Picks and Pans Review: The Honeymoon's Over

UPDATED 02/26/2007 at 01:00 AM EST Originally published 02/26/2007 at 01:00 AM EST

by Andrea Chapin and Sally Wofford-Girand

REVIEWED BY SUE CORBETT

NONFICTION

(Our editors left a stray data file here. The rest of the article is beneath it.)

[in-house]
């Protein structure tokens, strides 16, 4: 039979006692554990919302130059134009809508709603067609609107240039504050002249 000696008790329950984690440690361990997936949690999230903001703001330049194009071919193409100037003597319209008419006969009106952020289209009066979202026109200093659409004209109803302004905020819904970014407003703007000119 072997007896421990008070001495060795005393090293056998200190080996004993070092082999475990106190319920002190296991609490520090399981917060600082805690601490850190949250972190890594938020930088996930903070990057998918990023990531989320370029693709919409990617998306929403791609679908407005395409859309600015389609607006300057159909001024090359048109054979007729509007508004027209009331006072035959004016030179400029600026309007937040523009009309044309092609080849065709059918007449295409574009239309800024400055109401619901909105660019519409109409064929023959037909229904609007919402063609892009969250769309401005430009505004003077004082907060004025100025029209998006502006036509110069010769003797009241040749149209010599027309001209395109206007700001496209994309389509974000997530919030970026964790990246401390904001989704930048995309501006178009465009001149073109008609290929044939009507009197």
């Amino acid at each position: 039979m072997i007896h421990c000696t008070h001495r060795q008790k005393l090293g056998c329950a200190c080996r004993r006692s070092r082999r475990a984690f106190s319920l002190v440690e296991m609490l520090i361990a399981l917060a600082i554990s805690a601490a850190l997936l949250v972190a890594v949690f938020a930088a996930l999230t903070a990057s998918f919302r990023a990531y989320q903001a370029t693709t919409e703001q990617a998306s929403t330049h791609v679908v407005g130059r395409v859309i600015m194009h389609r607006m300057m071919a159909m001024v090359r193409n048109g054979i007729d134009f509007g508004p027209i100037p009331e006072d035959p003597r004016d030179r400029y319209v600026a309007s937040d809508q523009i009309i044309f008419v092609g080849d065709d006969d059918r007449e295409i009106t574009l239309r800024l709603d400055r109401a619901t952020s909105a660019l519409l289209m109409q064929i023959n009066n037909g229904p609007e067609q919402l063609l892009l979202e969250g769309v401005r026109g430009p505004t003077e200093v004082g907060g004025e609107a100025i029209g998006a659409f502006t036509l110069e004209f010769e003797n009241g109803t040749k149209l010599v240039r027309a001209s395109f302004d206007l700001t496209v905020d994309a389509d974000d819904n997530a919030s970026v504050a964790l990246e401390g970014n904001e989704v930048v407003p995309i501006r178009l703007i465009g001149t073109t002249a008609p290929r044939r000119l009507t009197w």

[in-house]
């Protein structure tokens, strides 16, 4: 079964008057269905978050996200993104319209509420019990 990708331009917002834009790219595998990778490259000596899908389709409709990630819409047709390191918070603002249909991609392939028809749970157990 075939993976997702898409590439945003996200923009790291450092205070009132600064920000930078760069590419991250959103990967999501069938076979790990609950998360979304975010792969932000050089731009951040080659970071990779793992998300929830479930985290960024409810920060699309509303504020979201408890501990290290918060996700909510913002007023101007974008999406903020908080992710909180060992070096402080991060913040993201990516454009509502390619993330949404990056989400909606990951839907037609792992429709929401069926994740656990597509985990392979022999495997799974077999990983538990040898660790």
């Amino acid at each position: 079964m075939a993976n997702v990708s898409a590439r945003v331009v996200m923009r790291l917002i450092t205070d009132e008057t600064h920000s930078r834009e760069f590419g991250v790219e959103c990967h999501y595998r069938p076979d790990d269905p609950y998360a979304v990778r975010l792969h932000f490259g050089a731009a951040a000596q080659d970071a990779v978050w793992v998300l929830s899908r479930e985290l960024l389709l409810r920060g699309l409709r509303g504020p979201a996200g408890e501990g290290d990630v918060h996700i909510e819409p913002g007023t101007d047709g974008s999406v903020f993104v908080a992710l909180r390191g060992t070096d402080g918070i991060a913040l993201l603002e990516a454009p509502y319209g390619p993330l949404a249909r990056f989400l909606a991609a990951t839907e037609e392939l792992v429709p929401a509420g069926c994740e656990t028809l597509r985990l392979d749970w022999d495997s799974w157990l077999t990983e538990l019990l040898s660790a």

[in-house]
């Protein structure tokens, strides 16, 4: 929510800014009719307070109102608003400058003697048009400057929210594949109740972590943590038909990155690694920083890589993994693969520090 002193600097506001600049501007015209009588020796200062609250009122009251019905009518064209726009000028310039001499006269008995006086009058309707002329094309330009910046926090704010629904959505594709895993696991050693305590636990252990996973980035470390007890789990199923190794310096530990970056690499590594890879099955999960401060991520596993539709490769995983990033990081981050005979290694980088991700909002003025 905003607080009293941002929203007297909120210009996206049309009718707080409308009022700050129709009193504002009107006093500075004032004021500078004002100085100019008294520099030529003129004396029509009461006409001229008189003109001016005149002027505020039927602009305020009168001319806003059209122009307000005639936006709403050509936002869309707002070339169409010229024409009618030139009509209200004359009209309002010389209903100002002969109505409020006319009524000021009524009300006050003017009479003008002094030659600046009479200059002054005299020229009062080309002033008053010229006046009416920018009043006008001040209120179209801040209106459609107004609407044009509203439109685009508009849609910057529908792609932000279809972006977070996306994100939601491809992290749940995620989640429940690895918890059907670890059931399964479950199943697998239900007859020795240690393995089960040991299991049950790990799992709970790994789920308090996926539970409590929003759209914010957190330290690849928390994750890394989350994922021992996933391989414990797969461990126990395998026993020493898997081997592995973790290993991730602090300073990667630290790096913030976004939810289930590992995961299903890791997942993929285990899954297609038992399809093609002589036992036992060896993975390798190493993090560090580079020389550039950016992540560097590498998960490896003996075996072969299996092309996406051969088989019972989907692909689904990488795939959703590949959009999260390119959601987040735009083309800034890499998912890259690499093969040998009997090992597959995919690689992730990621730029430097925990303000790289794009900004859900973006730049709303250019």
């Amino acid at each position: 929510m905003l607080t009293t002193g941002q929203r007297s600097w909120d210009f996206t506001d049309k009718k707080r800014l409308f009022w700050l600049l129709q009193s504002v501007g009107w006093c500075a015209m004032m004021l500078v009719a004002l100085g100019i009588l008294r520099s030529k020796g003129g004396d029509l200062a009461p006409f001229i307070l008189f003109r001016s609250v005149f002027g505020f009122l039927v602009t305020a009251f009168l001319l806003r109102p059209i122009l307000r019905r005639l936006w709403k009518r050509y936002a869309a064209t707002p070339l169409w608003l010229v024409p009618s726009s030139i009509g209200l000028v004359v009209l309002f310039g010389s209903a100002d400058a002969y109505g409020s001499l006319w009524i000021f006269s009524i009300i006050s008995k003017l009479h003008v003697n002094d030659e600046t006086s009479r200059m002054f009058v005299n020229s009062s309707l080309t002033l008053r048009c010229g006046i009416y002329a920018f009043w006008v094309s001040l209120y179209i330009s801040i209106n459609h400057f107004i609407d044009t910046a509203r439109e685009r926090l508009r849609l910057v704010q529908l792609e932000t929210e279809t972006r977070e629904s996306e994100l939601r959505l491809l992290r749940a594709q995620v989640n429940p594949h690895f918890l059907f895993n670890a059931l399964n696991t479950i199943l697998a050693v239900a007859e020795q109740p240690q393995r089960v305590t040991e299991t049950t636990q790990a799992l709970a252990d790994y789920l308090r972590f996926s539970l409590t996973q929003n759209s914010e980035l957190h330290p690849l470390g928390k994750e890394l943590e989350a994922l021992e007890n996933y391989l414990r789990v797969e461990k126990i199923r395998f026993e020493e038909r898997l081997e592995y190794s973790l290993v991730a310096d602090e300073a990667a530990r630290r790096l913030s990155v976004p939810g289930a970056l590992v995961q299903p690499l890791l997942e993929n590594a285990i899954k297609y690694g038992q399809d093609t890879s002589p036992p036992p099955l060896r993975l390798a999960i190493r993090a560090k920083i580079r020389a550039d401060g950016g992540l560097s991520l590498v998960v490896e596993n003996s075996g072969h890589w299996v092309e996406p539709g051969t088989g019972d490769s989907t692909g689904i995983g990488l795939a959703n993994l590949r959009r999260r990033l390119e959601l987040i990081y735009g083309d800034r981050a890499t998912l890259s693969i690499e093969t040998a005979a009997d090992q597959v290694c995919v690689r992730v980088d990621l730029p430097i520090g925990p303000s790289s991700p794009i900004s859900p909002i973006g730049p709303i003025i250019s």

Many women will recognize themselves in this collection of 22 essays about love, marriage and divorce, though the writing–and wisdom–is uneven. Terry McMillan's raunchy riposte to her ex, who notoriously came out on Oprah, seethes with still-hot anger–it's embarrassing to read. But Joyce Maynard's deconstruction of her divorce brims with hard-won self-knowledge. Among the best entries is Ann Hood's wrenching account of the death of her 5-year-old daughter Grace (she spiked a fever and died 36 hours later), in which Hood tracks her evolution from someone who would run from unpleasantness to a woman who sees "the virtue, the necessity, of staying." (Hood's new novel, reviewed below, expands on those themes.) If there's common ground among these diverse essays, it's that even the women who stayed married admitted to unloving thoughts. As one essayist puts it: "Divorce? Never. Homicide often."

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